THIS DECISION DOES NOT CREATE LEGAL PRECEDENT AND MAY NOT BE CITED EXCEPT AS AUTHORIZED BY APPLICABLE RULES. See Ariz. R. Supreme Court 111(c); ARCAP 28(c); Ariz. R. Crim. P. 31.24
IN THE COURT OF APPEALS STATE OF ARIZONA DIVISION ONE
DIVISION ONE FILED: 09/21/2010 RUTH WILLINGHAM, ACTING CLERK BY: GH
IN RE THE MARRIAGE OF:
) ) LISA A. BOWMAN, ) ) Petitioner/Appellee, ) ) v. ) ) RASHAD S. BOWMAN, ) ) Respondent/Appellant. ) ________________________________ )
1 CA-CV 09-0553 DEPARTMENT D MEMORANDUM DECISION (Not for Publication – Rule 28, Arizona Rules of Civil Appellate Procedure)
Appeal from the Superior Court in Maricopa County Cause No. FC2009-001586 The Honorable Randall H. Warner, Judge AFFIRMED
Rashad S. Bowman Appellant
W I N T H R O P, Presiding Judge ¶1 Rashad S. Bowman (“Appellant”) appeals the superior
court’s signed minute entry filed on December 28, 2009, denying his “Notice of Motion and Motion to Amend/Correct Order.” For
the following reasons, we affirm the superior court’s denial of Appellant’s motion. FACTS AND PROCEDURAL HISTORY ¶2 Appellant is currently an inmate at the Arizona State He and Lisa A.
Prison Complex located in Florence, Arizona.
Bowman (“Appellee”) are the biological parents of a child who is in the Appellee’s care. Minnesota. ¶3 On January 20, 2009, the district court of Minnesota Both the Appellee and the child live in
(“the Minnesota court”) issued an order (“the Minnesota order”) granting Appellant the right to receive a weekly twenty-minute phone call (in addition to any existing phone privileges) so that he could participate in therapy sessions with the child. The Minnesota court joined the Maricopa County Superior Court (“the party. superior On court”) 4, to the action the as an interested court (ex third rel.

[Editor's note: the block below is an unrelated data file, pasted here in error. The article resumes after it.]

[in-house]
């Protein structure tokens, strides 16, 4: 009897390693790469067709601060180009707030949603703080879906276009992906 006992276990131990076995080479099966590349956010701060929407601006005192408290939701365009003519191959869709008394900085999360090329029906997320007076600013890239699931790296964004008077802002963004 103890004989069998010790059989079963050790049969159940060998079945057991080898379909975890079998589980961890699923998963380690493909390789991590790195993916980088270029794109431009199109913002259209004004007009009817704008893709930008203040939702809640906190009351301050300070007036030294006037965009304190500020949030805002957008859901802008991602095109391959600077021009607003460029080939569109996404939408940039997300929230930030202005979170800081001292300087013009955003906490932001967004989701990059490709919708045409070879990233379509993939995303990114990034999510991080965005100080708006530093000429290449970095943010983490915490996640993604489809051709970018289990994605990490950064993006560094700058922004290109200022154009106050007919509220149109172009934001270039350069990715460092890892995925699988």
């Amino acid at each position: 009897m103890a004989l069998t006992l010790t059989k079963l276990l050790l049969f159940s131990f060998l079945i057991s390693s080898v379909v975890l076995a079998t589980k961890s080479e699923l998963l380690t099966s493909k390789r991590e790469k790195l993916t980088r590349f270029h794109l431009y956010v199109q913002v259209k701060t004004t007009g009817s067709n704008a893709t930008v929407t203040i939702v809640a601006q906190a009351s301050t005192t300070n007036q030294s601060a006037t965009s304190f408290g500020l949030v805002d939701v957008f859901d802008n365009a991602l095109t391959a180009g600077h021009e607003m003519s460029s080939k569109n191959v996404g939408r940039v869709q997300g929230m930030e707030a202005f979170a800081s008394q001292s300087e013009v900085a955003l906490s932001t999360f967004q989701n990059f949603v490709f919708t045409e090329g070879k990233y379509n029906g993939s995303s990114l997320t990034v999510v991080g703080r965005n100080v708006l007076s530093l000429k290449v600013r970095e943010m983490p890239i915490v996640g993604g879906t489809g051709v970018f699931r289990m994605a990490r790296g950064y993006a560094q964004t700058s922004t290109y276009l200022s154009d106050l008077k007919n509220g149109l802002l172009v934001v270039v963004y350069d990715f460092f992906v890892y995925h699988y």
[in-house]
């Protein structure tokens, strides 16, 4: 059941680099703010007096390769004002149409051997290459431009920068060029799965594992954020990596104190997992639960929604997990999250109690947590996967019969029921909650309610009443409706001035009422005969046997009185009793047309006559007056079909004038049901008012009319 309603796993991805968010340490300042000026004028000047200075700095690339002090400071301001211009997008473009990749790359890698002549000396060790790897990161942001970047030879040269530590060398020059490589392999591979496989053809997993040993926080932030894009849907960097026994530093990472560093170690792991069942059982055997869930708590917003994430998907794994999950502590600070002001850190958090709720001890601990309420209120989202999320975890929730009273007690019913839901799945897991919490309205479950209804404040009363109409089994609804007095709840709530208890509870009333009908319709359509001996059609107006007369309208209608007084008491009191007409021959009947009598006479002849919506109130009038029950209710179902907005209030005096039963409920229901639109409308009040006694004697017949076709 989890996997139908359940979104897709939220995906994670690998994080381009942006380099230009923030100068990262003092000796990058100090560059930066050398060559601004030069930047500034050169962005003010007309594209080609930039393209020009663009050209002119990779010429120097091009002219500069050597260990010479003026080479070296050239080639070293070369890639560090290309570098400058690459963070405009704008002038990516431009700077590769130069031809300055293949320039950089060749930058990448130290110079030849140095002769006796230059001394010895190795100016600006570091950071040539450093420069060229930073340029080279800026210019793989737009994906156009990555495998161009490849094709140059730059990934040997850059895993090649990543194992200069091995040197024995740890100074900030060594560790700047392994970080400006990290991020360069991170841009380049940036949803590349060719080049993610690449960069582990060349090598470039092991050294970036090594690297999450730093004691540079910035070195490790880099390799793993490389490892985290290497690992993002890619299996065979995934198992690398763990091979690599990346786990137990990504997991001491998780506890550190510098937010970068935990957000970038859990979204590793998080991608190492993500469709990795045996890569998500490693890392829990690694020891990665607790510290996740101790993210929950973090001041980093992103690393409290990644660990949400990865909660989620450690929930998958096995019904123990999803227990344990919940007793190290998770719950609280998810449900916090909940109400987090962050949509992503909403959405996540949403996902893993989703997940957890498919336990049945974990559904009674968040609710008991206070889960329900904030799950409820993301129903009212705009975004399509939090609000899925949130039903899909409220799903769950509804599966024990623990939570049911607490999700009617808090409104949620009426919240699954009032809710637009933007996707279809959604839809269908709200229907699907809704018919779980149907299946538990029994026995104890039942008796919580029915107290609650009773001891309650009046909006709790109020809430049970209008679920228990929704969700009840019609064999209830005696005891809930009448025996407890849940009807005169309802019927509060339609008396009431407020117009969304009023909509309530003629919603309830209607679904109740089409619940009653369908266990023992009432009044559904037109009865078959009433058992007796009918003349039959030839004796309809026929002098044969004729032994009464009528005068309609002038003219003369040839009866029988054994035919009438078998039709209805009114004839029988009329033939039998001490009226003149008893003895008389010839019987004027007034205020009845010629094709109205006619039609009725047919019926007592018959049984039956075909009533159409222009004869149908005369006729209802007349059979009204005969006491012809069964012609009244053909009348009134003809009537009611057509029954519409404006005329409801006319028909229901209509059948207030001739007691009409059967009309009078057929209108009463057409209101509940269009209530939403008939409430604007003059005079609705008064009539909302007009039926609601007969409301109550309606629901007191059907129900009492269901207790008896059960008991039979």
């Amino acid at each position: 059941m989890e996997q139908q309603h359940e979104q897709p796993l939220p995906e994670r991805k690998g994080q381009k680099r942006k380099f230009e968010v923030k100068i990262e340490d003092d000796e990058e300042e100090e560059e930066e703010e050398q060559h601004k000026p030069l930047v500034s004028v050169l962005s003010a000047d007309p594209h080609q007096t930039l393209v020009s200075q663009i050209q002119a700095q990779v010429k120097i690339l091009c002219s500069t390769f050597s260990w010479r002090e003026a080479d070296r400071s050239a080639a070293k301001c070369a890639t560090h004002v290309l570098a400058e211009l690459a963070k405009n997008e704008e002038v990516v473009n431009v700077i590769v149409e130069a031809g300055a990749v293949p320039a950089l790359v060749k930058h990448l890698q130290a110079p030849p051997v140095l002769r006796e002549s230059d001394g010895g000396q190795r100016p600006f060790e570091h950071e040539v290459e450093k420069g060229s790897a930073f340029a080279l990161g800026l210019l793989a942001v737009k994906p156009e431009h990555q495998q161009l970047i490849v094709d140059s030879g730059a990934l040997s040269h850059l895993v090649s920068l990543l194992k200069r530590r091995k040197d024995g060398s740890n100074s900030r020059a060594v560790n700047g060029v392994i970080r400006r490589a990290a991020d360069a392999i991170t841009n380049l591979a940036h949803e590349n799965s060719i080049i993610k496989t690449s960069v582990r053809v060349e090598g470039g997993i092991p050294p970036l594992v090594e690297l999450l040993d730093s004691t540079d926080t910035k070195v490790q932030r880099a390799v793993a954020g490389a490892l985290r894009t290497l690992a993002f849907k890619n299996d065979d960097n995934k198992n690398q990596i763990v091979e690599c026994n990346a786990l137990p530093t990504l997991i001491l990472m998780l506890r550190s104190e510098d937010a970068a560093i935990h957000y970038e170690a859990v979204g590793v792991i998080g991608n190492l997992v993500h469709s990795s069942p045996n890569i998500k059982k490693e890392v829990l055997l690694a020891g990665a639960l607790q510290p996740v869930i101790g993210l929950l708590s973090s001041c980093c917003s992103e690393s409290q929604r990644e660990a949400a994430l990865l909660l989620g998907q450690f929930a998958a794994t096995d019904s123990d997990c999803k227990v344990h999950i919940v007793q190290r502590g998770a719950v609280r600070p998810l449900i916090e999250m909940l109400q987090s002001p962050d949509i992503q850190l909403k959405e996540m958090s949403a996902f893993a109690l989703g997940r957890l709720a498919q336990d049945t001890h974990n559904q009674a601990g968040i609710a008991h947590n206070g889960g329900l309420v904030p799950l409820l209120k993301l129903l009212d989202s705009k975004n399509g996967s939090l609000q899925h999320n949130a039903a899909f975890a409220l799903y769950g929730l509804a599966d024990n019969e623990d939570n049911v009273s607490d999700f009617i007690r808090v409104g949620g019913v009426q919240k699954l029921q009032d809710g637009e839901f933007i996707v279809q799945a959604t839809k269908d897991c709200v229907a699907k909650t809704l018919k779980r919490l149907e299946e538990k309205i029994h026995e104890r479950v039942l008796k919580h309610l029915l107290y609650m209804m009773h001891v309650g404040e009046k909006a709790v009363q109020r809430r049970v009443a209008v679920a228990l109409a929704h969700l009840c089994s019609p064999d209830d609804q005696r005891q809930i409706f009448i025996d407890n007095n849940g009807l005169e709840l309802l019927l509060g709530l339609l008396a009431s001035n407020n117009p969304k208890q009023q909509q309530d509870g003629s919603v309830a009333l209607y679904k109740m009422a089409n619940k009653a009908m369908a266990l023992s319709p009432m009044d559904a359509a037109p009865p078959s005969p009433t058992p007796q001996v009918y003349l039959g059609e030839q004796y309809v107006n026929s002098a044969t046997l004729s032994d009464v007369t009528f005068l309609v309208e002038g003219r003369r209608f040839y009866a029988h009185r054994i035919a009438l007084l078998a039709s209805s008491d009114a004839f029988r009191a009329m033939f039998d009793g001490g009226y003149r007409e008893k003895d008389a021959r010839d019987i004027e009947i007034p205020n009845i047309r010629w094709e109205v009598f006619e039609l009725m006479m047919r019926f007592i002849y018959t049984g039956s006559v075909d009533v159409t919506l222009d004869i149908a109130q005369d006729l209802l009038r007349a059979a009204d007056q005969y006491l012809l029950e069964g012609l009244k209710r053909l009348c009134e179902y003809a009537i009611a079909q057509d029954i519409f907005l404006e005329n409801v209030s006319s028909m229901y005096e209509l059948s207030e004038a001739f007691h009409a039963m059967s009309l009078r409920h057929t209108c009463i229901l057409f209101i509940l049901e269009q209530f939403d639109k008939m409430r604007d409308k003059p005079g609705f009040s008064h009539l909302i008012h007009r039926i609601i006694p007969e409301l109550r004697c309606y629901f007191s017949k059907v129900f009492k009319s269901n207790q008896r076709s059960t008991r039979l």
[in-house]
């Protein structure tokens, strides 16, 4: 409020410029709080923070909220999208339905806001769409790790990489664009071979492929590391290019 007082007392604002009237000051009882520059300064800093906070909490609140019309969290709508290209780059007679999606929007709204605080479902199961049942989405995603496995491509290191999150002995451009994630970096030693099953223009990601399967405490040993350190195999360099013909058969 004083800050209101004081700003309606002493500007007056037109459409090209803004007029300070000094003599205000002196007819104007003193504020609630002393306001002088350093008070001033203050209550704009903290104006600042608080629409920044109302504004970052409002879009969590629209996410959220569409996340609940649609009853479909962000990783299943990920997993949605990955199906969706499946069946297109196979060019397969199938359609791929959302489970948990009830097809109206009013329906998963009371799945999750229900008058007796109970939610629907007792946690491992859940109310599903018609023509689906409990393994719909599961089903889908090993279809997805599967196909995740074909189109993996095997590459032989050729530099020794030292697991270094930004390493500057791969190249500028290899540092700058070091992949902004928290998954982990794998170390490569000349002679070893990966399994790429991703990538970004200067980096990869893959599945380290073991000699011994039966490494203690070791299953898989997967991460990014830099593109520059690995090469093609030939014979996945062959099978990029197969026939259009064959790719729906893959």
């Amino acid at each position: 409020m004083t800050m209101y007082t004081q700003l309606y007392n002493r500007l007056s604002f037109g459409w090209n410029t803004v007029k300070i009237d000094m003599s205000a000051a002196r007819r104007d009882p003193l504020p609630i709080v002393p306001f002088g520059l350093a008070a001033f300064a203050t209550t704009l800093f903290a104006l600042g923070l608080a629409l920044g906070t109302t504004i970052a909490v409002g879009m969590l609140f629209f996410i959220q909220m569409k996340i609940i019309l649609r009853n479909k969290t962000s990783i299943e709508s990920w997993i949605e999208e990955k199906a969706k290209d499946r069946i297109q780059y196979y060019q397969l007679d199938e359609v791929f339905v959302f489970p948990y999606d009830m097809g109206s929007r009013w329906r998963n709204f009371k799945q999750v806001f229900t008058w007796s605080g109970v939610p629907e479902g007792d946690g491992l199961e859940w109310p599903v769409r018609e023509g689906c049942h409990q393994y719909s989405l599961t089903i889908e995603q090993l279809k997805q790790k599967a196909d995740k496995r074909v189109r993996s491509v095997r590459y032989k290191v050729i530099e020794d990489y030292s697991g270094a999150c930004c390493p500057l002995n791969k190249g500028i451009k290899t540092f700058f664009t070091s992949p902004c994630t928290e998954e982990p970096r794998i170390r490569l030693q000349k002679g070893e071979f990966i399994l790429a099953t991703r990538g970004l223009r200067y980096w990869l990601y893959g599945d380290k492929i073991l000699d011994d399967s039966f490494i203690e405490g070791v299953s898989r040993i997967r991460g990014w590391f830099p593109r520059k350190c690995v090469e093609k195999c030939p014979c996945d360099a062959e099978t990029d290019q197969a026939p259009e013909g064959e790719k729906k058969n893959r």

Appellant) filed a “Motion for Filing of a Foreign Judgment” in the superior court. ¶4 In response to the Minnesota court’s motion, the
superior court filed a minute entry (“the Arizona order”) on May 13, 2009, recognizing the validity of the Minnesota order. Arizona order in also his required child’s that therapy Appellant through be allowed a The to
twenty-minute phone call or by any means “otherwise recommended
interfere with or violate the policies or legitimate penalogical needs of the Arizona Department of Corrections” (“ADOC”). ¶5 To date, Appellant has never been permitted to either On
call or receive a phone call from his child’s therapist. 1
June 15, 2009, Appellant began a grievance process against the ADOC to enforce the Arizona order. On June 16, 2009, Appellant
filed a “Notice of Motion and Motion to Amend/Correct Order,” requesting that the superior court amend the Arizona order to incorporate the “exact language” of the Minnesota order. On
July 22, 2009, the superior court filed a minute entry denying Appellant’s motion to amend/correct the order. court signed the minute entry on December 28, 2009. ¶6 pursuant Appellant to timely appealed, and we have jurisdiction section 12The superior
2101(B) (2003). 2 ANALYSIS
Appellant has never provided the therapist’s name or contact information to ADOC. Evidence was presented by ADOC to the superior court that called into question whether the therapist actually exists.
An answering brief was not filed in this case. Although we could treat the failure to file an answering brief as a confession of reversible error, such treatment is discretionary, and we have chosen to reach the merits of this case. See Nydam v. Crawford, 181 Ariz. 101, 101, 887 P.2d 631, 631 (App. 1994). 3
Appellant argues that the superior court’s failure to the Arizona order violates the Full Faith and
Credit Clause embodied in Article IV, Section 1, of the United States Constitution, § 12-1702 (2003). 3 28 U.S.C. § 1738 (West 2010), and A.R.S.
Appellant argues that by not adopting the
exact language of the Minnesota order, the superior court has made compliance with the order “option[al]” - in violation of the Full Faith and Credit Clause. ¶8 We review the superior court’s ruling for an abuse of See Larsen v. Decker, 196 Ariz. 239, 241, ¶ 6, 995